When I was seventeen years old, and I was leaving to attend college, I made the fateful decision that would one day put me on the path to Financial Independence and Retiring Early (FIRE).
I chose to study music.
Not what you expected to hear, right? That’s what this post is about: how those cynical of whether FIRE is possible jump to conclusions about those of us on this journey… and how we do the same to them. First, let’s examine the “typical” early retiree, as imagined by legions of snarky internet commenters, Redditors, and those generally skeptical about the possibility of early retirement.
The Easy Path to FIRE
The average retired personal finance blogger (ARPFB) is a software developer, of course. He’s male, and he grew up an only child, showered with attention by wealthy parents. His childhood consisted of idyllic summers abroad and years of private bilingual elementary education.
When it was time for college, the ARPFB was courted by many Ivy-League schools. He had scholarship offers to all of them, and even if he didn’t, mommy and daddy were perfectly willing to bankroll his entire education. He decided to attend the best of those schools, where he lived “frugally” on mom and dad’s monthly stipend. He graduated without loans and accepted a six-figure salary at Google, Apple, or Microsoft. Stock options drive that income figure over $200,000, and he saves over $100,000 per year by living on “only” half his income.
The ARPFB may be married, but if so, his wife is either a mail-order asian bride or a workaholic fellow engineer. Their dual-income, no kids household is a money printing machine, and thus it is no surprise at all that their net worth is quickly several million dollars. This is helped along by the timely death of at least one set of parents, who leave the ARPFB a sizable inheritance.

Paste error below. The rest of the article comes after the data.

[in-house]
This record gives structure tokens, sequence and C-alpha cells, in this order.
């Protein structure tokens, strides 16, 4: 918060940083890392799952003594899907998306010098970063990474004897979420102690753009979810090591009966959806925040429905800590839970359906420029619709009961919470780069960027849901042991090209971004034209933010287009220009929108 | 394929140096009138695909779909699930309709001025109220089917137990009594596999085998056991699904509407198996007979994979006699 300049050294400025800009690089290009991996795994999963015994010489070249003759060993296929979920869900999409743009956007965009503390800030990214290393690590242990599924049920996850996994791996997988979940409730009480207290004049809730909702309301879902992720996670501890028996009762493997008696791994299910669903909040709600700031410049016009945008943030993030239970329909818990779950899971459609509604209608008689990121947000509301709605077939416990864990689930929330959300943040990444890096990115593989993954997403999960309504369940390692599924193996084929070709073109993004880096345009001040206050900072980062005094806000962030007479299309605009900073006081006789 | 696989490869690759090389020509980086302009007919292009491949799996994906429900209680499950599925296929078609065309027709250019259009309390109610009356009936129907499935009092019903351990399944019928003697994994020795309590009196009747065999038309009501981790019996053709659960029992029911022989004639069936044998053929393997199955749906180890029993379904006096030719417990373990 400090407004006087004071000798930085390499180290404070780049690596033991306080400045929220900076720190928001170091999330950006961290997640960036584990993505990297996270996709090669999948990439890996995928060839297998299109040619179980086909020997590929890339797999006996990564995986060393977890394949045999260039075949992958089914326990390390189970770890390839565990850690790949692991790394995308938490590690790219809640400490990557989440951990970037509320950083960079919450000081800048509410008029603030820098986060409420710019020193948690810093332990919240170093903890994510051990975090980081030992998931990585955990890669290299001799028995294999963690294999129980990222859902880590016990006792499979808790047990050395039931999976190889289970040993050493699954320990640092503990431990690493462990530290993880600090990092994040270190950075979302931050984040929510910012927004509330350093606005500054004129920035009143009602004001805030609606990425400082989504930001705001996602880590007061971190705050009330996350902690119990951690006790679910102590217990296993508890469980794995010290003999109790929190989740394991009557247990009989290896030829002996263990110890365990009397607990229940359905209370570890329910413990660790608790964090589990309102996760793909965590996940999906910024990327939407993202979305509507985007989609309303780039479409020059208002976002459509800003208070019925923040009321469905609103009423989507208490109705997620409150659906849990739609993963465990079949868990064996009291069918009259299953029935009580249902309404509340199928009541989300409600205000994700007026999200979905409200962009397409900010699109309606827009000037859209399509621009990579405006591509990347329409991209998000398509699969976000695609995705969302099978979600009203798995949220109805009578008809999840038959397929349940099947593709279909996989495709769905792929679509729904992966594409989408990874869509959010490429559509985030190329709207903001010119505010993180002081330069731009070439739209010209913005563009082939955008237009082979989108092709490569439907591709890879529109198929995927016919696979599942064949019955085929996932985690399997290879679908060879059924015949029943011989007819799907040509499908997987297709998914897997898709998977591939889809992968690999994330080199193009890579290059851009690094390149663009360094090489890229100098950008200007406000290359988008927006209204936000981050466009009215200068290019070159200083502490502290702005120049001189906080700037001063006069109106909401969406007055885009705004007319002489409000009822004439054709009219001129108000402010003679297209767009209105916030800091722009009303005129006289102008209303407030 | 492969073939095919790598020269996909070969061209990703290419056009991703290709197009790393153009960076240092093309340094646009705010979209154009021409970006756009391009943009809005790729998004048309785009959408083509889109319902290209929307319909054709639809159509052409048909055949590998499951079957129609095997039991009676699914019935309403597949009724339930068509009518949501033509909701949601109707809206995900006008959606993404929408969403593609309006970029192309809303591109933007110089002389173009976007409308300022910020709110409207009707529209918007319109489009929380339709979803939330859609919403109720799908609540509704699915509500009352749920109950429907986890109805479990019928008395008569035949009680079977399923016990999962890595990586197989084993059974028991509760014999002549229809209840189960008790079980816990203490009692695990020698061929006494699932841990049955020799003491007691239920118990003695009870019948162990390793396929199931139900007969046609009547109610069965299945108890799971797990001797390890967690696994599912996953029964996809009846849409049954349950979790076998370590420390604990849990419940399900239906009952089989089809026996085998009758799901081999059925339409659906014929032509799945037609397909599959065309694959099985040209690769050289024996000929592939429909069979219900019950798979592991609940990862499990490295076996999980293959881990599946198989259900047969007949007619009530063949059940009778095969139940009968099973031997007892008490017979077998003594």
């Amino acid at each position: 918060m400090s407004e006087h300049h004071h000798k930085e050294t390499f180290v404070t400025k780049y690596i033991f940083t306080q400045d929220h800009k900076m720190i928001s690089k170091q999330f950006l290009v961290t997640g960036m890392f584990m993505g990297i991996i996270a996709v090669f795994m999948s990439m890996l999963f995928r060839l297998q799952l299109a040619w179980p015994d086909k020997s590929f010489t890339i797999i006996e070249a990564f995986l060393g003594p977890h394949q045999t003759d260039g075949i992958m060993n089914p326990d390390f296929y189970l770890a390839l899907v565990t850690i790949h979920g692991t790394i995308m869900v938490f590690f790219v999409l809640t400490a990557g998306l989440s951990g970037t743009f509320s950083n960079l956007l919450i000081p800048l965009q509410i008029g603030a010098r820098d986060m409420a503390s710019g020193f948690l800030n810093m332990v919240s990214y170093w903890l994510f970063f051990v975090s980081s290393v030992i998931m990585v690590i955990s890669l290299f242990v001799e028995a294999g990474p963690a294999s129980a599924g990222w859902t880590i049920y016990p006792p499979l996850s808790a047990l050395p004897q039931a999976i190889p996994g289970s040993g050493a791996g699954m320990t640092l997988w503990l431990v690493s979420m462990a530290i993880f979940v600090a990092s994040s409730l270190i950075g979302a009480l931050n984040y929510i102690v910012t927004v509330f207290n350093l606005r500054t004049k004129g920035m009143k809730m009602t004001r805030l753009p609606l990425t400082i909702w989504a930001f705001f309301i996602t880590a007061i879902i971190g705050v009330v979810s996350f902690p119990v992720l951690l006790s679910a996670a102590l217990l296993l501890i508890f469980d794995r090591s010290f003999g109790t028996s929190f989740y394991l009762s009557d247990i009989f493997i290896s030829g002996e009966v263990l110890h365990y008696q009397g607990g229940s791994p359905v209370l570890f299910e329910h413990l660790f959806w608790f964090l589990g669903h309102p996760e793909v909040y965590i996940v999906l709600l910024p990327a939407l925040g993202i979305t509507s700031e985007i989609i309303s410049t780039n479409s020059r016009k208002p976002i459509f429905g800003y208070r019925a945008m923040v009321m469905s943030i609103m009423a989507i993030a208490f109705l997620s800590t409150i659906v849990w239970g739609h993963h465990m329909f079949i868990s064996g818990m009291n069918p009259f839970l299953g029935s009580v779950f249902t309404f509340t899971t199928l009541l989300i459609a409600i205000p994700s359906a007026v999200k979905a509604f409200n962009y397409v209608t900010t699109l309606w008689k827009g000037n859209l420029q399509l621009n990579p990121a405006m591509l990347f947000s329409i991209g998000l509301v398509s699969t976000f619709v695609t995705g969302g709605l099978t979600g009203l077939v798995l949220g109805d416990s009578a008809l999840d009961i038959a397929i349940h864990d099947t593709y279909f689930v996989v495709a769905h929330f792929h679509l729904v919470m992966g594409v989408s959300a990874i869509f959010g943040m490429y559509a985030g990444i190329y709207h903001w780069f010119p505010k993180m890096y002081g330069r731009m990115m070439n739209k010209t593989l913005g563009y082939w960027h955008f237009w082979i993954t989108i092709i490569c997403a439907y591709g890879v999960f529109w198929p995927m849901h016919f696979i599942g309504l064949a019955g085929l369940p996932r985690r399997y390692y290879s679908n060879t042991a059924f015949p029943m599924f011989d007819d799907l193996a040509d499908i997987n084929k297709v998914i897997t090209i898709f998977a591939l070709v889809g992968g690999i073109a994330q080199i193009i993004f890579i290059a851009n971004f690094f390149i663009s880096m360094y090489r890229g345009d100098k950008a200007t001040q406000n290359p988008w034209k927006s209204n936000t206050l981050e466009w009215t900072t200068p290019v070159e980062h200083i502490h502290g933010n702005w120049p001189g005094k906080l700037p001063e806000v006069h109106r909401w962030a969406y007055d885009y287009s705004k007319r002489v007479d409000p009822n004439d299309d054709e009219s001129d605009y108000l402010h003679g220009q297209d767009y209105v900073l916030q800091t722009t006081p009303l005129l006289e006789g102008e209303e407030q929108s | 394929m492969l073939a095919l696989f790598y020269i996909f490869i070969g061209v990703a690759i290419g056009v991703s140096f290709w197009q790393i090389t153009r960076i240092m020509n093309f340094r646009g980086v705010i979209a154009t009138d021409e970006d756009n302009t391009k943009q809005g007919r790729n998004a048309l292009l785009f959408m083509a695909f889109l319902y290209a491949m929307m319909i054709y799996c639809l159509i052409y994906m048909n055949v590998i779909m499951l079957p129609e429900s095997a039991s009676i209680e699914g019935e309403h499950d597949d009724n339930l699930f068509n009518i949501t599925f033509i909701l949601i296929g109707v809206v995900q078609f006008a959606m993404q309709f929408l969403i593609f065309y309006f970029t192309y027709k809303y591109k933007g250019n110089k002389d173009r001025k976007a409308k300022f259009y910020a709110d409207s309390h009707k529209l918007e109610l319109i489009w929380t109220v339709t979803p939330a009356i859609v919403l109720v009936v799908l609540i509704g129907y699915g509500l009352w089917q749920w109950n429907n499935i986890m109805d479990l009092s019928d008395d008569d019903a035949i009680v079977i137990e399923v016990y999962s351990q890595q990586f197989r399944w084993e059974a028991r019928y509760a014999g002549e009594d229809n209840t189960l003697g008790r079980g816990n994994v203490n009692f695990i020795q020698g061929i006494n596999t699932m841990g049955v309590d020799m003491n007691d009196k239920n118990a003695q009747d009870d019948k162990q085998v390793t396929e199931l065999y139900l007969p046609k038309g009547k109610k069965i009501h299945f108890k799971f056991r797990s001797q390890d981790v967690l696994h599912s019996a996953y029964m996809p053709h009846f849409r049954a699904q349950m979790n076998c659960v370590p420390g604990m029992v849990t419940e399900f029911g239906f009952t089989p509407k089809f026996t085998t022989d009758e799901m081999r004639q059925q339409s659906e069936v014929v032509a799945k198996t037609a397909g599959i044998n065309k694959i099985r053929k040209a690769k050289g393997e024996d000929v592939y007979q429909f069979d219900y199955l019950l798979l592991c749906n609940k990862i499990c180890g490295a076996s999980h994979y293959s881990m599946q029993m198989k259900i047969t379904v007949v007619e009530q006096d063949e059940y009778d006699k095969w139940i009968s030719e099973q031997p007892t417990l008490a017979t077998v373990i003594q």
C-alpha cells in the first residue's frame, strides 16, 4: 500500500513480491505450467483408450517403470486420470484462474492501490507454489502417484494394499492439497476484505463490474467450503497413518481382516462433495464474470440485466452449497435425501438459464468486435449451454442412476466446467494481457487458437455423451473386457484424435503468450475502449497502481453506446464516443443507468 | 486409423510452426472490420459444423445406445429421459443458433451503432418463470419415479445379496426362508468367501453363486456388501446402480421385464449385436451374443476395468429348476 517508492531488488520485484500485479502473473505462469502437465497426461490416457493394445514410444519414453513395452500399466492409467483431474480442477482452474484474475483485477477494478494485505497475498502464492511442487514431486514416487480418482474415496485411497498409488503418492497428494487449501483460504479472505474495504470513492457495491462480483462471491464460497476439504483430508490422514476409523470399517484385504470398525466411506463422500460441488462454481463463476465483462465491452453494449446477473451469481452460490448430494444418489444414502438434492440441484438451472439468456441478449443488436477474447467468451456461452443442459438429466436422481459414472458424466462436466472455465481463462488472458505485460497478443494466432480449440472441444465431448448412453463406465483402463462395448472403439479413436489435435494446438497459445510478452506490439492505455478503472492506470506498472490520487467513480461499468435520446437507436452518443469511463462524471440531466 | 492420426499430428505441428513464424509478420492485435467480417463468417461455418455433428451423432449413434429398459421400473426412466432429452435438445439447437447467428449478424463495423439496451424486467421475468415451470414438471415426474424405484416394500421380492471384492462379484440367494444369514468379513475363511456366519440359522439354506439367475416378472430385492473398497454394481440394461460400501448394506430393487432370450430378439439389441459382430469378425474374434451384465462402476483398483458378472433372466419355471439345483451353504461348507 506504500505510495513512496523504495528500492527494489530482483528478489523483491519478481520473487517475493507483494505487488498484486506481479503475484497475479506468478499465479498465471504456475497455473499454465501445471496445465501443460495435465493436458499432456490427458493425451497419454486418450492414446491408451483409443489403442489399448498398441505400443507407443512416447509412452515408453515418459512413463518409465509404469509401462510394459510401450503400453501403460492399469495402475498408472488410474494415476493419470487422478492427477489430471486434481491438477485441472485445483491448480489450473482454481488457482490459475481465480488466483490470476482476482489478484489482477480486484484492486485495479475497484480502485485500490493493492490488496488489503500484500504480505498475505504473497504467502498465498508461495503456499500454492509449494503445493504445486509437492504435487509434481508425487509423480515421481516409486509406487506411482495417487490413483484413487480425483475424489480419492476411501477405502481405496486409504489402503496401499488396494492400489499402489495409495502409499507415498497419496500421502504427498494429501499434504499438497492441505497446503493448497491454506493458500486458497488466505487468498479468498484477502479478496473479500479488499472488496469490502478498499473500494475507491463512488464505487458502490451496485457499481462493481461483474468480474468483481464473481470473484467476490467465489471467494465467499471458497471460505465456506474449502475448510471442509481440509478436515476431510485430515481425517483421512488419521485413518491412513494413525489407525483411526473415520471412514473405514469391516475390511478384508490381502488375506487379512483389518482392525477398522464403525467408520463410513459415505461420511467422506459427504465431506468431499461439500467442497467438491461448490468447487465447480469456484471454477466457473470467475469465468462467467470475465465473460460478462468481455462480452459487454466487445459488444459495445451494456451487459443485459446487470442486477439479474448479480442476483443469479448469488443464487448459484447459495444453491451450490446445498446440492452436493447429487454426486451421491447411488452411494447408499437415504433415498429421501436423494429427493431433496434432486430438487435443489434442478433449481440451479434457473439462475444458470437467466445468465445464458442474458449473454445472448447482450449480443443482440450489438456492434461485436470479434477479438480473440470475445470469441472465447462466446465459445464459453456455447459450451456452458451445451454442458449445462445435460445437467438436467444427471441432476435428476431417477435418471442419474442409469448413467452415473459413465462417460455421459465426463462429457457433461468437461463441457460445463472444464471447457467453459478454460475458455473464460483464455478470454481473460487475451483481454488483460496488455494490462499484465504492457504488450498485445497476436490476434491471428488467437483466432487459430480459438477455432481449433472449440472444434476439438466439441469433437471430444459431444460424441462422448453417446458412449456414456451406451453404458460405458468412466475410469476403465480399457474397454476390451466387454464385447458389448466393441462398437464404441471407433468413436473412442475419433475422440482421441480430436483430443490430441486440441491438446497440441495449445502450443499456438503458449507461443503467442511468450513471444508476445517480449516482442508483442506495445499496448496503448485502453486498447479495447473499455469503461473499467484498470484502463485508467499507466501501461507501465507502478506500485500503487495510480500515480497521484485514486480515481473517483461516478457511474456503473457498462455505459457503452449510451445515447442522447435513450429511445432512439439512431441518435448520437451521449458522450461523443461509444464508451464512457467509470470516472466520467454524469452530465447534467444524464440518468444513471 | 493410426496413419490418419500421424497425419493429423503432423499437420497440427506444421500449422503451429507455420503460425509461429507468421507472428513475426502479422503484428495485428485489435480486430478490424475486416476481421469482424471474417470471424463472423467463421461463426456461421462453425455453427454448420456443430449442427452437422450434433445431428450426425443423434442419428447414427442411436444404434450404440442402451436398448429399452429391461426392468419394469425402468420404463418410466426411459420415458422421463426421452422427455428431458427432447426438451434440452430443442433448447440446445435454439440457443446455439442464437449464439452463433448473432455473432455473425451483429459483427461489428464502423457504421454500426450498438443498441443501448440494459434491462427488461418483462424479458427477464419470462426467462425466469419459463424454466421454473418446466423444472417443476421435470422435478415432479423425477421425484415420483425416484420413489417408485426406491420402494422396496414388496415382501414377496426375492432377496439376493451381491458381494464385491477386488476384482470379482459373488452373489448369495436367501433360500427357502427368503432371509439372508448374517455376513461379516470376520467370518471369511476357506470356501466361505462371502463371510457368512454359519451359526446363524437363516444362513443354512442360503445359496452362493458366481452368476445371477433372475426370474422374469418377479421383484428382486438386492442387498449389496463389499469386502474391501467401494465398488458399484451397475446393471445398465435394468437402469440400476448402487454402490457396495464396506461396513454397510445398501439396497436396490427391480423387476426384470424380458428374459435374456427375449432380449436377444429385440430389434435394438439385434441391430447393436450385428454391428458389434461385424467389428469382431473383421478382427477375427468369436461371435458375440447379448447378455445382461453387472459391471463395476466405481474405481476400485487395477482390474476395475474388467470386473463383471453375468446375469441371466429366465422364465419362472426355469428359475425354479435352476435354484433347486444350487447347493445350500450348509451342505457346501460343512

Despite being born with a silver spoon in his mouth, the ARPFB is also a frugal jerk. He clips coupons, haggles with vendors at the flea market where he does all his clothes shopping, and complains about every meal he eats in a restaurant in an effort to get his food taken off the bill. He orders water when he goes out to drinks with coworkers.
In short, the ARPFB has no business lecturing others on how to achieve early retirement, because he was born on third base and went through life thinking he hit a triple. Financial Independence for the rest of us is impossible, and early retirement is just an amusement of the already-rich.
Music, Loans, and Retail
The truth is, for most people, it’s easier to believe the fantasy above than it is to develop self-awareness and challenge oneself to improve. Even though I may actually have been born on first or second base, the truth of my story isn’t anything like the above. The story of literally every other personal finance blogger that I enjoy reading isn’t anything like the above either. To show you what I mean, I’ll share some details of my life with you.
I was born into a family of nine kids (we were Christmas and Easter Catholics). My dad is an engineer and my mom is a homemaker. I was born in the midwest, but grew up mostly in the San Francisco Bay Area. My dad spent his entire career in startups that he founded. None of them ever achieved success, and my parents have always had some money struggles. What money they did have, they spent on giving us a good life. In this sense, I was born at least on first base– into a stable home where food, shelter, and education were never a concern.